Developer tweaks plan for Yarmouth's former train depot

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YARMOUTH — The Town Council in a Nov. 1 workshop received updated plans to reduce proposed parking at the historic Grand Trunk Railroad Depot on Main Street. 

Councilors also decided to vote at their next meeting on whether to establish a no-parking zone along northbound Route 1 outside Casco Bay Ford.

The Planning Board has approved a proposal for Freeport resident Ford Reiche to purchase the 1906 former train station from the Village Improvement Society and lease the space to Gorham Savings Bank. Because the plans were only approved at the concept review level, however, the next step is site plan review.

According to town documents, concern expressed by councilors and members of the public prompted Reiche to tweak his landscaping and parking plan.

Councilors are now expected to vote Nov. 15 on a resolution “endorsing and encouraging” the project, which will also authorize Reiche to begin the site review process.

On Nov. 1, Reich, landscape architect Sarah Witte, and Gorham Savings Bank President Stephen DeCastro presented plans for the train depot proposal.

Town Manager Nat Tupper said “there is a desire” to make Village Green Park, from which the former train depot is accessed, “nicer than it currently is,” improve underground utilities, and allow an expansion of parking in the area behind the park.

“All of those pieces are before the Planning Board, but the Planning Board cannot review and act on a site plan application formally without some indication from the Town Council that you are at least authorizing that application,” he said. 

The Canadian National Railway owned the train station for more than 60 years, until the railroad stopped running trains to Yarmouth and proposed tearing it down. To save the building from being demolished, VIS bought the building for $500 in 1968.

In 1979, the train depot was added to the National Register of Historic Places.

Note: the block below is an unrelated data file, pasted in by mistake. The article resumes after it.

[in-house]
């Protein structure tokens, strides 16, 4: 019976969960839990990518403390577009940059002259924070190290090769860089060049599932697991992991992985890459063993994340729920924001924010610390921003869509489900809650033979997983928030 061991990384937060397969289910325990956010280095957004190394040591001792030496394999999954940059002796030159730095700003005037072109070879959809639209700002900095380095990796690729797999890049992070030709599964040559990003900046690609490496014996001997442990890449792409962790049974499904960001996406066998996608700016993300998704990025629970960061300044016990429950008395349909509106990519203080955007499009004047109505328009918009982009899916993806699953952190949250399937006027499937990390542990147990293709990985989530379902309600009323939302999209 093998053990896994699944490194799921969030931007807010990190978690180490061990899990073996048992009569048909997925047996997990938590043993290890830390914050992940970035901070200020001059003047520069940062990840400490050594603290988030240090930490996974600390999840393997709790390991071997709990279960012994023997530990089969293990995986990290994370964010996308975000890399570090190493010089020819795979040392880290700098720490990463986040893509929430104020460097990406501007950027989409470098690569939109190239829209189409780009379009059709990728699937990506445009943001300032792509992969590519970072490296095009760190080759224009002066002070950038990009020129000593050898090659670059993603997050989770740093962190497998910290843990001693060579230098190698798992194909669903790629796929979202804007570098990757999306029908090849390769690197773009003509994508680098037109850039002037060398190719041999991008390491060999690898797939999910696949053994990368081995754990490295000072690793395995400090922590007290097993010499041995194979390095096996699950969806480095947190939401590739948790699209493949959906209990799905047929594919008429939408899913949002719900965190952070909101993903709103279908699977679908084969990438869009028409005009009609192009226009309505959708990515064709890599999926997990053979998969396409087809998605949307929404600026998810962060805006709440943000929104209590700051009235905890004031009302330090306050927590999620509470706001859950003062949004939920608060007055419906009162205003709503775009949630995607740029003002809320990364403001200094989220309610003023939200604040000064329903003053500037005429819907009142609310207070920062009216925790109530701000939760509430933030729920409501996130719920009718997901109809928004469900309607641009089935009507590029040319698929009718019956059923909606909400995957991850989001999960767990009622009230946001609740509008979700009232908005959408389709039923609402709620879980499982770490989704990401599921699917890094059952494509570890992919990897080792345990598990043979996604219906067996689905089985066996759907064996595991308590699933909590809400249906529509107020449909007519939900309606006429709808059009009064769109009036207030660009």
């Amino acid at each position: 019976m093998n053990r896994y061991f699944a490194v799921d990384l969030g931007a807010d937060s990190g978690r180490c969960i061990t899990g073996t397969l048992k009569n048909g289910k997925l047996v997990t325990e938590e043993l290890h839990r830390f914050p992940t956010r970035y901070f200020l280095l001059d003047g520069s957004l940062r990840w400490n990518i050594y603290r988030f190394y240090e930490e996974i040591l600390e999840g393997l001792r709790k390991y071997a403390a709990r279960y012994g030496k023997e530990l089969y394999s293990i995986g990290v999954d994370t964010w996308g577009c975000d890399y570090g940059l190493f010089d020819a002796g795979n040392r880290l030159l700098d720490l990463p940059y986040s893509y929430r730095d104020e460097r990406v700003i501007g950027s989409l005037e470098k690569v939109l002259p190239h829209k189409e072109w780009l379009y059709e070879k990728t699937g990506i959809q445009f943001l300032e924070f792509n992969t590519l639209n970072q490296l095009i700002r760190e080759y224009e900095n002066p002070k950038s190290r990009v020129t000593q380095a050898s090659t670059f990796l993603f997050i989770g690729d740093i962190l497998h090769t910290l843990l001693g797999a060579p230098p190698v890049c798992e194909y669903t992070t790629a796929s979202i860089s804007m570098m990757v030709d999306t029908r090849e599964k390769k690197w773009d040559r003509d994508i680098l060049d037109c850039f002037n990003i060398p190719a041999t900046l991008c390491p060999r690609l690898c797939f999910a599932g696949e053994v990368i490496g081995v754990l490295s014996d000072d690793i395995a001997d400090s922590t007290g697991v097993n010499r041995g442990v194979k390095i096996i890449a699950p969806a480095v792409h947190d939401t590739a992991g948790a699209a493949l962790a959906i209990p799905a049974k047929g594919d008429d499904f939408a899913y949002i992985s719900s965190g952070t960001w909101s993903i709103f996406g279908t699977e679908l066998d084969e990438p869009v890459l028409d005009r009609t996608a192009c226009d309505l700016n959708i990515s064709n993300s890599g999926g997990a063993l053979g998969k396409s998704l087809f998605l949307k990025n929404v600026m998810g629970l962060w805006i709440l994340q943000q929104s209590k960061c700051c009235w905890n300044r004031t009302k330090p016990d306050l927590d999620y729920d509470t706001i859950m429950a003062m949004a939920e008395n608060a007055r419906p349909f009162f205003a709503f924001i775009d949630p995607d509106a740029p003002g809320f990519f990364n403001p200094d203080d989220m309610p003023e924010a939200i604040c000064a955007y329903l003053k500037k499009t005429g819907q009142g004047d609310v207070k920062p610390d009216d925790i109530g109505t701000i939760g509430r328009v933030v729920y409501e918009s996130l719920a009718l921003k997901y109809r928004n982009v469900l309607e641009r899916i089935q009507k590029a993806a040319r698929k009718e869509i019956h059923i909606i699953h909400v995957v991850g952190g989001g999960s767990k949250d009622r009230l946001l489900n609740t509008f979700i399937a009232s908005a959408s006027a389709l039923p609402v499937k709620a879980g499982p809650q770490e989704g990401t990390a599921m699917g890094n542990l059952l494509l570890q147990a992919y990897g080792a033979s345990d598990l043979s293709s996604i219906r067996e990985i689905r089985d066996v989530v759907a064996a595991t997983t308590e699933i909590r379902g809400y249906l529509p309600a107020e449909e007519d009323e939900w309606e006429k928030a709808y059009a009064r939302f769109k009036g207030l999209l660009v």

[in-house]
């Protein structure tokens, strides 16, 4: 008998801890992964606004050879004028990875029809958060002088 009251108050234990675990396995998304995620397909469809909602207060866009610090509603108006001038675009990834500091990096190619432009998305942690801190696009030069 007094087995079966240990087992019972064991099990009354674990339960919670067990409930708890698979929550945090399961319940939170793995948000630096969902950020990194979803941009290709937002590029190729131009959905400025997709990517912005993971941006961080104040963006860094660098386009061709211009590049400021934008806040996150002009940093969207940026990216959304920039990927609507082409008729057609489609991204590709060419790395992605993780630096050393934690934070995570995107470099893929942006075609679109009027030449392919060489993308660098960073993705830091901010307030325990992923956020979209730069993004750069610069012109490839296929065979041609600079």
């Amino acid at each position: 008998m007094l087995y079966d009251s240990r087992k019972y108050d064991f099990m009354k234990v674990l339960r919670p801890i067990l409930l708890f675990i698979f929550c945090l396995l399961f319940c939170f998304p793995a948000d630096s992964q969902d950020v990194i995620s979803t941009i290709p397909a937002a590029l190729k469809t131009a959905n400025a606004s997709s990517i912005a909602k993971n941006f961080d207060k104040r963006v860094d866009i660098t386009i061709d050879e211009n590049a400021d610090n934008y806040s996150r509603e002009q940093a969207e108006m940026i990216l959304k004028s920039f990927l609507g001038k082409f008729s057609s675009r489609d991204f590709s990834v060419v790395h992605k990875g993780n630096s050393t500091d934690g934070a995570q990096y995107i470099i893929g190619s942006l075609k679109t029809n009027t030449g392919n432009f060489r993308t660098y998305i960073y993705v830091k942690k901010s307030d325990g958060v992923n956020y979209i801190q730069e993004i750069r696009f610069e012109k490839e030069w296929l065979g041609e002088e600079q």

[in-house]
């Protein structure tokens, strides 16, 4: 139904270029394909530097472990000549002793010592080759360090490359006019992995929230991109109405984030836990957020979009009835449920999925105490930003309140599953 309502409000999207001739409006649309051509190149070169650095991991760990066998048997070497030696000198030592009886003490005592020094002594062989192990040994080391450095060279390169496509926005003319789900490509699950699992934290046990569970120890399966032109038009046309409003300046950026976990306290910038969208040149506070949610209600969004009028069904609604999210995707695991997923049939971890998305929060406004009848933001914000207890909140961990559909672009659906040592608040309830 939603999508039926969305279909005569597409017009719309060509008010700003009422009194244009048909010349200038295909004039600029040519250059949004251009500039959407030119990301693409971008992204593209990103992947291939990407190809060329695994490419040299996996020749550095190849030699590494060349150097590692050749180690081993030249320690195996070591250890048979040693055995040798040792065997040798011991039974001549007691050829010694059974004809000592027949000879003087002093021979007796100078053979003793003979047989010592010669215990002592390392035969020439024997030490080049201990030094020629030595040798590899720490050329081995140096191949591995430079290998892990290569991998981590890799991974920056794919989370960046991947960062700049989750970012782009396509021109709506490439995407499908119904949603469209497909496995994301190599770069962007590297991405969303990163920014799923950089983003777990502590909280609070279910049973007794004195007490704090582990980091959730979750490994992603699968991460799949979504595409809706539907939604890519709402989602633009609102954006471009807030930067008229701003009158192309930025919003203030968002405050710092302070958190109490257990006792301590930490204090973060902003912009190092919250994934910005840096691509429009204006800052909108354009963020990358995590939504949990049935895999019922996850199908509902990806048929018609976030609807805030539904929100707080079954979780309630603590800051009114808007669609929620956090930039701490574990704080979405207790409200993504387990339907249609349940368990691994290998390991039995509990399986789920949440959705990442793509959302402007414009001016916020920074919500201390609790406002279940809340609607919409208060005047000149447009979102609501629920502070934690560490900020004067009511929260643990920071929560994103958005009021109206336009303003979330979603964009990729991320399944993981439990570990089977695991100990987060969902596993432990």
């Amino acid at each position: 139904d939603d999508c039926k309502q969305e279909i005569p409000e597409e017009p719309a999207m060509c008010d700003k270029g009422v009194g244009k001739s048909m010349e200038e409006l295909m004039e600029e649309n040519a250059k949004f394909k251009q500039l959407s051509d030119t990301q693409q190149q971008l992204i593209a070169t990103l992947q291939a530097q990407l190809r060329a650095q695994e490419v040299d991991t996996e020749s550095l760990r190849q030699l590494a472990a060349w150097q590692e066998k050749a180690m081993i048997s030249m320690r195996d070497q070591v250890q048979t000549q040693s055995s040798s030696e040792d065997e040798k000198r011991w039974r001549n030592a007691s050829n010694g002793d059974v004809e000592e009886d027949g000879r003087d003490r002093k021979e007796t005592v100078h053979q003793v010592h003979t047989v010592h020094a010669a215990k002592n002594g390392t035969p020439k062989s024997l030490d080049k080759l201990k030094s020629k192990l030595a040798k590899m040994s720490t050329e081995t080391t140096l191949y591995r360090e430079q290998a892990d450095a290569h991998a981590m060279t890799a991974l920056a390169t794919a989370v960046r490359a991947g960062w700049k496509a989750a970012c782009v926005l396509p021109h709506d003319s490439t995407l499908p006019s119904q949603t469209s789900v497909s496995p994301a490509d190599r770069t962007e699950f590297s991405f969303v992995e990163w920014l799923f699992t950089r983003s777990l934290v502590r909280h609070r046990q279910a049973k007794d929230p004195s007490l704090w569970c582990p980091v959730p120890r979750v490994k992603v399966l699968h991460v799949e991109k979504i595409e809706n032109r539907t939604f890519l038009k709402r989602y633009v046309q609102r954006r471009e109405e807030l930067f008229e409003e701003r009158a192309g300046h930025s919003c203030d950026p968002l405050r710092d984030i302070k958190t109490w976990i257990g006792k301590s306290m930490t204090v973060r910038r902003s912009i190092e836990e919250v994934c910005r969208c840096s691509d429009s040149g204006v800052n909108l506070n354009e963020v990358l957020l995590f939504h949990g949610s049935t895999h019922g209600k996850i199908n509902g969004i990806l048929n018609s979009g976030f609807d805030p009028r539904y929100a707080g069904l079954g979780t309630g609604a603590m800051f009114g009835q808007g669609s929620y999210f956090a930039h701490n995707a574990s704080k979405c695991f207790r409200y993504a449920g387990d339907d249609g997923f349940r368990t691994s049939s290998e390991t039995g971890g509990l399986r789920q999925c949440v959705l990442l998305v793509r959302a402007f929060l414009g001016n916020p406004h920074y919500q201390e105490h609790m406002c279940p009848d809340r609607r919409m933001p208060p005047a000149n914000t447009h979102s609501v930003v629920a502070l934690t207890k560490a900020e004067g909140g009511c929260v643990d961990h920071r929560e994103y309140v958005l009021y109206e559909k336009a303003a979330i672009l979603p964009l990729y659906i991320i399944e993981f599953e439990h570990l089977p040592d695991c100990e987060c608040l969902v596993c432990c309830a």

For more than 40 years, the society leased the space to Village Florist & Co., which did not renew its lease last year.

The Yarmouth venture is not the first time Reiche and Gorham Savings Bank have worked together. The bank purchased and restored the Grand Trunk Railway Co. building at the corner of India and Commercial streets in Portland in 2016.

Reiche said as it stands now, the local building is not accessible by Main Street. The plans call for nine parking spaces – five diagonal spaces available to the public, three spaces near the bank for bank employees, and one handicapped accessible space.

The original plan presented to the Planning Board Sept. 26 proposed 12 parking spaces.

Witte said those involved in the project want the Village Green “always to be an important open space,” even though “it’s fallen on a bit of hard times.”

She added the project will not entail “cutting down all the trees.” Specifically, large trees on the property line will be maintained.

She also said the floor plan from the original building is not changing, but a back room that is currently blocked off will get a new access door to become a space for employees.

The plans also call for a drive-up interactive teller machine where customers can speak with bank employees and conduct automatic transactions.

Witte said the plan is to return to the Planning Board with a “90 percent” complete site plan on Nov. 28, and a complete plan in December or January.

Much of the discussion from councilors regarded the proposed parking.

Councilor Timothy Shannon said there is “tons” about the project that he likes, but said he thinks Main Street is already “overly car-centric” so he is interested in having as little parking in the area as possible.

“I just don’t like parking in that space,” he said.

In response to a question from Councilor April Humphrey, Witte said the intent of the six public parking spaces “is to provide a friendly, definitely public-oriented space.”

Witte also said the employee spots are situated closer to the bank than the public spaces, in part, for security reasons.

Councilors also floated the idea of moving some of the public parking spaces to where the employee spaces are proposed to be, closer to the bank.

Chair Robert Waeldner said he could go “either way” on how the parking is divided.

“I ask the bank and the developer really to take a reasonable look at this,” he said. “What you can do and what’s good for your business, what’s good for the town, and come back to us.”

During the meeting Police Chief Mike Morrill addressed the council as well, and recommended the no parking zone on Route 1 be put in place and stretch to Day’s Crabmeat and Lobster Company.

“I believe it’s safe from that point forward for vehicles to come and go in that general area,” Morrill said.

He said he has heard several complaints from employees of Casco Bay about parking in the area.

Morrill submitted a recommendation to the Planning Board regarding the parking zone in July, when the board was reviewing a site plan for an addition and renovation of the car dealership.

Elizabeth Clemente can be reached at 780-9123 or eclemente@theforecaster.net. Follow Elizabeth on Twitter @epclemente.

Ford Reiche updates the Yarmouth Town Council on his plan to convert the Grand Trunk Railroad Depot into a Gorham Savings Bank. Councilors will vote Nov. 15 on whether to allow him to begin the site review process.

The former Grand Trunk Railroad Depot in Yarmouth.

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